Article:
Now you might be thinking: ‘this can’t be happening in my country!’ Well, it’s time to face the facts. Scientists took DNA samples of fish for sale at local fish and chip shops in the UK and found that 90% of them were shark mislabeled as huss, rock, or rock salmon. Once, the shark is processed and frozen, it is near impossible to tell what the species is and where it came from. Based on a study by Oceana, 1 in 5 fish samples of the 449 tested in the US were mislabeled. In Australia and New Zealand, shark is disguised as whitefish fillets or flake. These statistics may surprise you, but new international regulations have created a new market for shark meat. When a fisherman catches a shark they cannot just remove their fins and toss them back, they must bring the whole shark back to port according to the shark-finning bans. To make it worth the space and effort of hauling it back, they sell the meat under many different misleading names that can be found in most forms of processed fish such as: surimi, fish sticks, fish patties, and even other products such as pet food, fertilizers, cosmetics, supplements, and even anti-aging creams!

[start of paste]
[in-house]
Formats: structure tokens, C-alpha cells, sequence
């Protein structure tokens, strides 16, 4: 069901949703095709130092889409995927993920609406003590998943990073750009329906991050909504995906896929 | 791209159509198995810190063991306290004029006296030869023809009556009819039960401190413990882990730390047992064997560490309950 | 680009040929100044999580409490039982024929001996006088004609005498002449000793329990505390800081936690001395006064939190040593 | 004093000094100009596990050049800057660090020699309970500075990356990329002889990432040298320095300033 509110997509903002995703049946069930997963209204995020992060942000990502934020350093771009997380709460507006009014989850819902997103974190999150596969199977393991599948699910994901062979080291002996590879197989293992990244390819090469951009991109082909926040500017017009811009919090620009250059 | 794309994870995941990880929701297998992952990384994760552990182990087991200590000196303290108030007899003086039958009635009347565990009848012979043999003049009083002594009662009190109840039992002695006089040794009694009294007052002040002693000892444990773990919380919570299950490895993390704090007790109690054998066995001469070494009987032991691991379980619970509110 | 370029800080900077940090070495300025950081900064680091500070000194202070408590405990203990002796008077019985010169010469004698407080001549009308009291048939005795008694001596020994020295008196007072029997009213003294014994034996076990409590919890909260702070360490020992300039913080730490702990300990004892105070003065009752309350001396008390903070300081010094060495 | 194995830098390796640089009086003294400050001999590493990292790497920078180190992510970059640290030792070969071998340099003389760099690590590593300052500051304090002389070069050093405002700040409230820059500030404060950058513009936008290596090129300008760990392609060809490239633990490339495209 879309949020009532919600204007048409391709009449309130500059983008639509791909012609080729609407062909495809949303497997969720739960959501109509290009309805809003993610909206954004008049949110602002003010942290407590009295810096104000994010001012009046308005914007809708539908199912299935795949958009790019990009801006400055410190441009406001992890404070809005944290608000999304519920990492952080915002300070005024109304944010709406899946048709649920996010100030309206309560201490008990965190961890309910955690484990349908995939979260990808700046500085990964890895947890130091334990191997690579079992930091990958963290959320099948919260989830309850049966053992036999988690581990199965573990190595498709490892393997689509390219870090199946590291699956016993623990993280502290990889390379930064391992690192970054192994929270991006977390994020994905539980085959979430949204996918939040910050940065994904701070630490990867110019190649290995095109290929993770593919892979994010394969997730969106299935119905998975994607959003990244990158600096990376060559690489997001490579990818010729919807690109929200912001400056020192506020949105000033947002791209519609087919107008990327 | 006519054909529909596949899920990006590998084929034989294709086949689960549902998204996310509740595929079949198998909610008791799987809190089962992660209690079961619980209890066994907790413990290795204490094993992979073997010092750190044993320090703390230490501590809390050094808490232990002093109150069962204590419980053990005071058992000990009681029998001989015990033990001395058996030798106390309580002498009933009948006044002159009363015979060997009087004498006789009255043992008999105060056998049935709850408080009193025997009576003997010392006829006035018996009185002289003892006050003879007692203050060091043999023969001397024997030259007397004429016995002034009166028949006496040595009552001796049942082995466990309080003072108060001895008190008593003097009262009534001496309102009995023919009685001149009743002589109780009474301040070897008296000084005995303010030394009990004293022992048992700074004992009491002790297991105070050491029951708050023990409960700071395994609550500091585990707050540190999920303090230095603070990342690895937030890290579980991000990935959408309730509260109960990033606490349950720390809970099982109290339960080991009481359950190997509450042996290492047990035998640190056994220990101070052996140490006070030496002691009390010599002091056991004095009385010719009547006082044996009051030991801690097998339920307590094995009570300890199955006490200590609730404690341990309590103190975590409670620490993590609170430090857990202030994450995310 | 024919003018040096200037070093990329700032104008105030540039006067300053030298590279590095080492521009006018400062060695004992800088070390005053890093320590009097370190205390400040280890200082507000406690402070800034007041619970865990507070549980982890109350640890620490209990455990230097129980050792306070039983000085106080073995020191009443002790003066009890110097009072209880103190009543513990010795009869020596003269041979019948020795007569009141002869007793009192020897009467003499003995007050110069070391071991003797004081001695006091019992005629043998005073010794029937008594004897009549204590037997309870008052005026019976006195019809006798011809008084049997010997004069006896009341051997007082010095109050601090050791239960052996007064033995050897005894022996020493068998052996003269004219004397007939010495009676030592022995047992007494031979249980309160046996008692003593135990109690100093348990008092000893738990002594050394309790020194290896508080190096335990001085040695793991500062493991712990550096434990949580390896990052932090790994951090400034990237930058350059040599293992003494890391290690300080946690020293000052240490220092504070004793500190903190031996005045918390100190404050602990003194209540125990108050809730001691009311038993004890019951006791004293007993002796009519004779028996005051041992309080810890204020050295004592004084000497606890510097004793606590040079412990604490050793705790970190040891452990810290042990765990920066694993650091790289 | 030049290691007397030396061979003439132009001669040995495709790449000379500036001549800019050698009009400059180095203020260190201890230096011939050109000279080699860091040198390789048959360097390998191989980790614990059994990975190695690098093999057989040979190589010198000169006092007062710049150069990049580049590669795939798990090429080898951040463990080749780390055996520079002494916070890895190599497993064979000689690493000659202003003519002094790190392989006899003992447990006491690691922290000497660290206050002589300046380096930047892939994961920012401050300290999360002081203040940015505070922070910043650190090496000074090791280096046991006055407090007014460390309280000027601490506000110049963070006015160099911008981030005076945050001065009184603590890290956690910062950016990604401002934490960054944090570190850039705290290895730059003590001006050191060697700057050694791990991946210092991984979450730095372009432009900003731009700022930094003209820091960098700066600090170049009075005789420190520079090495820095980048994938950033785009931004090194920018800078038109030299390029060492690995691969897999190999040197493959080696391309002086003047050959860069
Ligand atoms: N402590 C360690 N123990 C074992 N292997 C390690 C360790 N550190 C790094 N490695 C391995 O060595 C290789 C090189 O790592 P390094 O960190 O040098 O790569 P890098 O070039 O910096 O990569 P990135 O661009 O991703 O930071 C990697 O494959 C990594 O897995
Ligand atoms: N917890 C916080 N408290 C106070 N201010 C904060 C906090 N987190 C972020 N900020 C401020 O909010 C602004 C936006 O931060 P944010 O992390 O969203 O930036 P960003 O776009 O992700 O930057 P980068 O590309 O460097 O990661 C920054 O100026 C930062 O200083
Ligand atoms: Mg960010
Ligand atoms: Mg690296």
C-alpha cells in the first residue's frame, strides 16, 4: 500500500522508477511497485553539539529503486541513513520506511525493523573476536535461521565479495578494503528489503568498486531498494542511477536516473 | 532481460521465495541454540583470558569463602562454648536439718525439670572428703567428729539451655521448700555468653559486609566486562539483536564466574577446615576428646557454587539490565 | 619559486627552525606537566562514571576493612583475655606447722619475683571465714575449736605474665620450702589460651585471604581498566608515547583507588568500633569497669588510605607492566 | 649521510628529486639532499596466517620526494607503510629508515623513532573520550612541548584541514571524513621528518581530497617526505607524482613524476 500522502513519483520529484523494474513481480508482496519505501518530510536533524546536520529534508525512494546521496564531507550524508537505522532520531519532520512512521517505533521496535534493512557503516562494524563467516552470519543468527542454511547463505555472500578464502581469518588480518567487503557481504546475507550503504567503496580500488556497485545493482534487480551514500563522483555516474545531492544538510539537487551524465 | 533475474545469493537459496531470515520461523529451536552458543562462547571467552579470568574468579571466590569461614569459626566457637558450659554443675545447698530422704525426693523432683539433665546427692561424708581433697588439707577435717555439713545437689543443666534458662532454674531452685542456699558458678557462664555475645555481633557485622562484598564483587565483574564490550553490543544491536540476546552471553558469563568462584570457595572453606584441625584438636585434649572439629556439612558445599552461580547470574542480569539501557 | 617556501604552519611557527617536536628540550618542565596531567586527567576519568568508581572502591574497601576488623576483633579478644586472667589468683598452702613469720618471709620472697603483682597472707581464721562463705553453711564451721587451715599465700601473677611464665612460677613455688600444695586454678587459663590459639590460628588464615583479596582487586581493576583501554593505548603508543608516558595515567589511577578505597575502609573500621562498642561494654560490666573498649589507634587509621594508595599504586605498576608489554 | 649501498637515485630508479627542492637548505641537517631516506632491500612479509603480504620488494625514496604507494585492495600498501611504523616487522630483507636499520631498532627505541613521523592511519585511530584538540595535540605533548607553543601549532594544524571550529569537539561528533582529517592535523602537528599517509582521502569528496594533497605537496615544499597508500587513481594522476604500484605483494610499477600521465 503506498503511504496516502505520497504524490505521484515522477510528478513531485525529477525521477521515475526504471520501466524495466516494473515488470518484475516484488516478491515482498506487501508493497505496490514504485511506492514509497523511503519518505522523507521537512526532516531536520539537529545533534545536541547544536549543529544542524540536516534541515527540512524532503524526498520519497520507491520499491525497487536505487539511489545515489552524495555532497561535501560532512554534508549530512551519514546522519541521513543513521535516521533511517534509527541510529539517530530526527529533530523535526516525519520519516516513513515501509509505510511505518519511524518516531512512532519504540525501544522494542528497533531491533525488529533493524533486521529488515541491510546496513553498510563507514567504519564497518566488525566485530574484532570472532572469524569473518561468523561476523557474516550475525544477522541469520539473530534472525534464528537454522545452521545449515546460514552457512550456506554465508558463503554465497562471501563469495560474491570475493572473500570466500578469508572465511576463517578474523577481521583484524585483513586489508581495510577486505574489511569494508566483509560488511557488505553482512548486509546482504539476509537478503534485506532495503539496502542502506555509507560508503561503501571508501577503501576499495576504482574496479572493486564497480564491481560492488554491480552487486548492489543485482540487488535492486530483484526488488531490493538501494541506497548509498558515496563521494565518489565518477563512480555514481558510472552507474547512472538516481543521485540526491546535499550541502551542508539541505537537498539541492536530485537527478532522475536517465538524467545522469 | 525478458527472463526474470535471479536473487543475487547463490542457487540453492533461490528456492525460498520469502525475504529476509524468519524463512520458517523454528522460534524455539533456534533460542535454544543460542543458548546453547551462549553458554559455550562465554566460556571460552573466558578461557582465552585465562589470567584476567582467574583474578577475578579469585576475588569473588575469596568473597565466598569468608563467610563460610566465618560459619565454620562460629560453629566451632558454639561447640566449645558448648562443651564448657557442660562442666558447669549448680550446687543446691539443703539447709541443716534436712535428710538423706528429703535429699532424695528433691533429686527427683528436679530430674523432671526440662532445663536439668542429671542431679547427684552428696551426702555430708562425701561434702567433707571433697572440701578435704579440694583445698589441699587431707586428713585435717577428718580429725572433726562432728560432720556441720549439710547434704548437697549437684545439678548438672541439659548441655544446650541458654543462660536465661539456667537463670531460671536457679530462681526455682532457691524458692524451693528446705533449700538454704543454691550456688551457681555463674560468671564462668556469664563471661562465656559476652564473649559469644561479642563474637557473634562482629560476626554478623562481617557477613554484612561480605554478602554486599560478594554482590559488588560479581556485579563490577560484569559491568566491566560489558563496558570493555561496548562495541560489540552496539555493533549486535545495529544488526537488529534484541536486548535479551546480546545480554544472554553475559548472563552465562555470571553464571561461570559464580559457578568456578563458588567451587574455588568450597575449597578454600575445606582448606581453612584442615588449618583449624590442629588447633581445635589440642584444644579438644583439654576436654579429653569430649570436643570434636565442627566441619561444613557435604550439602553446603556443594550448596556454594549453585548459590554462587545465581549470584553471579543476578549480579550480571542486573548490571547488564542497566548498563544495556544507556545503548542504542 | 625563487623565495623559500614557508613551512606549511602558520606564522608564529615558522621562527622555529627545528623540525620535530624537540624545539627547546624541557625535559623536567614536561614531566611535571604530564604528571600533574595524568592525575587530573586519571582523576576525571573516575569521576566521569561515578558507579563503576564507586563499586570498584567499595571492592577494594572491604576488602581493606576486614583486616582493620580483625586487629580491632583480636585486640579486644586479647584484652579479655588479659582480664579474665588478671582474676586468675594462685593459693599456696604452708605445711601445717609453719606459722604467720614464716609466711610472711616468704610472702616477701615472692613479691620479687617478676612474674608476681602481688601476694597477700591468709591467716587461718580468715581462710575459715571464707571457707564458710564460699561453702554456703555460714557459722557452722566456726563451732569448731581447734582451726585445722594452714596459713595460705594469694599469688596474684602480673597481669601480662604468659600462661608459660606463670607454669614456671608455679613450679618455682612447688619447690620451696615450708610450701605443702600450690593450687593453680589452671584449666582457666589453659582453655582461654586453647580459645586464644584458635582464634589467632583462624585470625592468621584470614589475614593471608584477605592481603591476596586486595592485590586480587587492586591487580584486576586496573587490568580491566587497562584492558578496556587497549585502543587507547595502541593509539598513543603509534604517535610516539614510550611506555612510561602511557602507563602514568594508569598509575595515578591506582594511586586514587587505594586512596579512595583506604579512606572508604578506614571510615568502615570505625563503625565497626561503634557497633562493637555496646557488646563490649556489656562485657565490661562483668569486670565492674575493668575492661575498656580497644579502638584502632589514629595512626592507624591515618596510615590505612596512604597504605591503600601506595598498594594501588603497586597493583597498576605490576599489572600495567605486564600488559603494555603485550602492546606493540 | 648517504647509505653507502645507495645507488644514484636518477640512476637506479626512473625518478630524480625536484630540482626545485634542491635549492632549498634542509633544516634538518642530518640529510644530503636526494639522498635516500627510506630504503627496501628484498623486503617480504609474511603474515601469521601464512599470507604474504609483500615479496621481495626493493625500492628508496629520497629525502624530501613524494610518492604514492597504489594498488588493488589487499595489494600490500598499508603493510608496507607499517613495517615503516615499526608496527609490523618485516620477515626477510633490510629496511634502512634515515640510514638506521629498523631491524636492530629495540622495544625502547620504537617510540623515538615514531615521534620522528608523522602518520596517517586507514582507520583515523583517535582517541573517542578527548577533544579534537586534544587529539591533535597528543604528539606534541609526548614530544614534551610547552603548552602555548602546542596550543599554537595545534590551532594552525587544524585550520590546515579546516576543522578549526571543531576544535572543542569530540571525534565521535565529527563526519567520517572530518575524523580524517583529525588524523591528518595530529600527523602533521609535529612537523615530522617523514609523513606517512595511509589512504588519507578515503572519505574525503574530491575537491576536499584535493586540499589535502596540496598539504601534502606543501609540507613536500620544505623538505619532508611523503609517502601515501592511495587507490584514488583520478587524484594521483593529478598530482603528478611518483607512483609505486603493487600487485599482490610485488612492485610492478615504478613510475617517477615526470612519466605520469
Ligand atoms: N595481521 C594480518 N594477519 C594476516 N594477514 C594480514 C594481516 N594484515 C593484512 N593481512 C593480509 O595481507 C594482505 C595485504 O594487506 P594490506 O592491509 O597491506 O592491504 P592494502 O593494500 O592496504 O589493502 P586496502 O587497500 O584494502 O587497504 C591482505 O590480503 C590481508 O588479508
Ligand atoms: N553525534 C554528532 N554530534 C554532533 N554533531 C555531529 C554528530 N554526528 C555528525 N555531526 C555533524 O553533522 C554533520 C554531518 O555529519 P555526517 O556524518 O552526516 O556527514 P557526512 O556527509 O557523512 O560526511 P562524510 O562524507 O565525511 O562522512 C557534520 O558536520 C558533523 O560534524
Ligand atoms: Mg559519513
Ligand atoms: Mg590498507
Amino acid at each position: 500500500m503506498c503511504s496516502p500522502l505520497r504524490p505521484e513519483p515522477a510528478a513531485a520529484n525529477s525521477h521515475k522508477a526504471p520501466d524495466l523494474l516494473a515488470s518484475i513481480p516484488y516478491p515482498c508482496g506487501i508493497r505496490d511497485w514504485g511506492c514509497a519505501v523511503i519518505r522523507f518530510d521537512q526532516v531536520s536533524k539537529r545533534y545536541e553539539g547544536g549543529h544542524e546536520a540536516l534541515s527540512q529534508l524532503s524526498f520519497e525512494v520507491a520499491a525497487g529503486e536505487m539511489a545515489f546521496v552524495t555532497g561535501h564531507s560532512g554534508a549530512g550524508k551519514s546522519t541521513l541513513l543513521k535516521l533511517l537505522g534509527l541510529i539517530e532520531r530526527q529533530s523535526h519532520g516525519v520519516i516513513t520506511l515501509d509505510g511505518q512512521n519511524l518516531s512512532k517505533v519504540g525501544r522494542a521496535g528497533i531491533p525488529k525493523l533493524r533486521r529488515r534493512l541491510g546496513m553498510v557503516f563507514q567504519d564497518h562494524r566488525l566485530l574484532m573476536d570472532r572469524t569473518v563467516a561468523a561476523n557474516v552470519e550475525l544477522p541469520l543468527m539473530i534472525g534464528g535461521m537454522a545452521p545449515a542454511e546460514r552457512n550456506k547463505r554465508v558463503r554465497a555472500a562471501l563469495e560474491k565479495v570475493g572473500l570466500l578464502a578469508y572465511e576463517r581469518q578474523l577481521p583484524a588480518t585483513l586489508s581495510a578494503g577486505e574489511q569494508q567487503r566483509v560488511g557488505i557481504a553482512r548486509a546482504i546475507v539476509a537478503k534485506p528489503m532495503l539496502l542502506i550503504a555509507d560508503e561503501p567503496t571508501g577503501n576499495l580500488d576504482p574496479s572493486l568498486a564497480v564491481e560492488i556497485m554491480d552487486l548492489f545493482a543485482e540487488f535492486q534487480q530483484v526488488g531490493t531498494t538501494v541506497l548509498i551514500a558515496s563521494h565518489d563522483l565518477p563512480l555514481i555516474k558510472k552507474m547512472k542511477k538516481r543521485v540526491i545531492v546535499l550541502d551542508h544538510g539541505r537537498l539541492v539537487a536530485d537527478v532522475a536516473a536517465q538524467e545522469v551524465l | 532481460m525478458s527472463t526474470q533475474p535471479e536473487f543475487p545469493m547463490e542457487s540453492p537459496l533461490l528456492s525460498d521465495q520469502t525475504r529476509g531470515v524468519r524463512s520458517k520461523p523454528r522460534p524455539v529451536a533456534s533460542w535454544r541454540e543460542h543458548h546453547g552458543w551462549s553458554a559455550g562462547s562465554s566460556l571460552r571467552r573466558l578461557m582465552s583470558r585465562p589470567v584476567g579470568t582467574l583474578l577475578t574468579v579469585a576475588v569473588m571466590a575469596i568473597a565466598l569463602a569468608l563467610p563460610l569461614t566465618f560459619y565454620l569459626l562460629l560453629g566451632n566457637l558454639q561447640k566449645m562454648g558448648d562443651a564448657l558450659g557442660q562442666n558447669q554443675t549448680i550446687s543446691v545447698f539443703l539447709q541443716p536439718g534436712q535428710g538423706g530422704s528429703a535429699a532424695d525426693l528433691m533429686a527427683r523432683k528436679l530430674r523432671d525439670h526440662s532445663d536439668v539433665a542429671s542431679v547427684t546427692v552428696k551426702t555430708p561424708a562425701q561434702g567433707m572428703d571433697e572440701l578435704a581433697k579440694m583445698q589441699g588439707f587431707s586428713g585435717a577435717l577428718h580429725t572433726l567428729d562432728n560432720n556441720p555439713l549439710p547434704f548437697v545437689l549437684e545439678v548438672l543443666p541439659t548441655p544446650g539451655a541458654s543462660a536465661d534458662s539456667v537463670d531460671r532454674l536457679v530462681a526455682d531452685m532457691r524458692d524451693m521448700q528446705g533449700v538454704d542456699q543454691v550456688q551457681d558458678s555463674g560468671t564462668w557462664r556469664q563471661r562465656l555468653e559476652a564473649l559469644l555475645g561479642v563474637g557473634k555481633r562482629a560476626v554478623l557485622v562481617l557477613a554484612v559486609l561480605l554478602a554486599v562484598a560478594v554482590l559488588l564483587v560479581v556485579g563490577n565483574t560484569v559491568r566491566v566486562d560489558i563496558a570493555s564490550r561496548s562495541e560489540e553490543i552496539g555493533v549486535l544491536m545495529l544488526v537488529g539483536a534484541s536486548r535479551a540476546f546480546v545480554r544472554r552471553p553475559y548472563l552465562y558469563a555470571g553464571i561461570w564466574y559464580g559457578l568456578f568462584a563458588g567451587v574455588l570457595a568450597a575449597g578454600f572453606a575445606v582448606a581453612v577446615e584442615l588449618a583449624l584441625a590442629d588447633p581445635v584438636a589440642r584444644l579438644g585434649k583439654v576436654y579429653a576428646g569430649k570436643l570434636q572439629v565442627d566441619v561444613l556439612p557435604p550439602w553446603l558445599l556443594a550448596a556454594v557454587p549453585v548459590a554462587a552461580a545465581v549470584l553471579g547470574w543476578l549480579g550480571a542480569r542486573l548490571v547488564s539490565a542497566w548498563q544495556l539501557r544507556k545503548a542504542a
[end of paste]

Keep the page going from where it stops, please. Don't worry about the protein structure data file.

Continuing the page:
Check out this list of sharks by other names and products containing shark to make sure your purchases are #SHARKFREE. If you eat seafood, know the the source for the sake of your own health and the health our oceans! Learn about sustainable seafood here. Come see why we think sharks are better off in the ocean than on our plates or in our cosmetics bag; join us on a blue water excursion in Cabo San Lucas to see mako and blue sharks up-close and personal!